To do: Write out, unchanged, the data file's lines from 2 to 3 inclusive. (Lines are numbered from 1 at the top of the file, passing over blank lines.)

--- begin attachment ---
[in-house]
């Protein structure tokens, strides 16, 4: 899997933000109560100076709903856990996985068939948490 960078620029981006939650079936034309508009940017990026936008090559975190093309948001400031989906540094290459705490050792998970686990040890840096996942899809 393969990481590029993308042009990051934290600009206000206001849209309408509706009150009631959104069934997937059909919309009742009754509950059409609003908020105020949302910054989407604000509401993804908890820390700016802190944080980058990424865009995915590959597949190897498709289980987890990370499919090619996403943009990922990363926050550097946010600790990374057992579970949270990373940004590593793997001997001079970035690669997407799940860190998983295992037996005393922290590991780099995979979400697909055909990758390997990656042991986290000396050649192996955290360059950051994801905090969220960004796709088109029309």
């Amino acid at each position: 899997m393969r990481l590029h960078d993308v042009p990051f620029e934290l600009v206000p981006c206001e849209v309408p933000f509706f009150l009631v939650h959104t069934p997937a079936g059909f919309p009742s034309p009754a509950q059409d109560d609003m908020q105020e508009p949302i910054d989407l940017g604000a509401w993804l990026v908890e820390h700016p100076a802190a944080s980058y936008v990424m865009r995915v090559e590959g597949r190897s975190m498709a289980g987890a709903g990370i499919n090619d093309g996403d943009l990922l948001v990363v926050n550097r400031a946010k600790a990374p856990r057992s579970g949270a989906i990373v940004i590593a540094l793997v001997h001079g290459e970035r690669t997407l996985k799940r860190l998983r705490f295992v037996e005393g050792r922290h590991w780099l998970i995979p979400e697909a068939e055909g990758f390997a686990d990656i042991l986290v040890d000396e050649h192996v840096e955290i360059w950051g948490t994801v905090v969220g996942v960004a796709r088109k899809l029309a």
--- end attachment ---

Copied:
């Protein structure tokens, strides 16, 4: 899997933000109560100076709903856990996985068939948490 960078620029981006939650079936034309508009940017990026936008090559975190093309948001400031989906540094290459705490050792998970686990040890840096996942899809 393969990481590029993308042009990051934290600009206000206001849209309408509706009150009631959104069934997937059909919309009742009754509950059409609003908020105020949302910054989407604000509401993804908890820390700016802190944080980058990424865009995915590959597949190897498709289980987890990370499919090619996403943009990922990363926050550097946010600790990374057992579970949270990373940004590593793997001997001079970035690669997407799940860190998983295992037996005393922290590991780099995979979400697909055909990758390997990656042991986290000396050649192996955290360059950051994801905090969220960004796709088109029309």
């Amino acid at each position: 899997m393969r990481l590029h960078d993308v042009p990051f620029e934290l600009v206000p981006c206001e849209v309408p933000f509706f009150l009631v939650h959104t069934p997937a079936g059909f919309p009742s034309p009754a509950q059409d109560d609003m908020q105020e508009p949302i910054d989407l940017g604000a509401w993804l990026v908890e820390h700016p100076a802190a944080s980058y936008v990424m865009r995915v090559e590959g597949r190897s975190m498709a289980g987890a709903g990370i499919n090619d093309g996403d943009l990922l948001v990363v926050n550097r400031a946010k600790a990374p856990r057992s579970g949270a989906i990373v940004i590593a540094l793997v001997h001079g290459e970035r690669t997407l996985k799940r860190l998983r705490f295992v037996e005393g050792r922290h590991w780099l998970i995979p979400e697909a068939e055909g990758f390997a686990d990656i042991l986290v040890d000396e050649h192996v840096e955290i360059w950051g948490t994801v905090v969220g996942v960004a796709r088109k899809l029309a």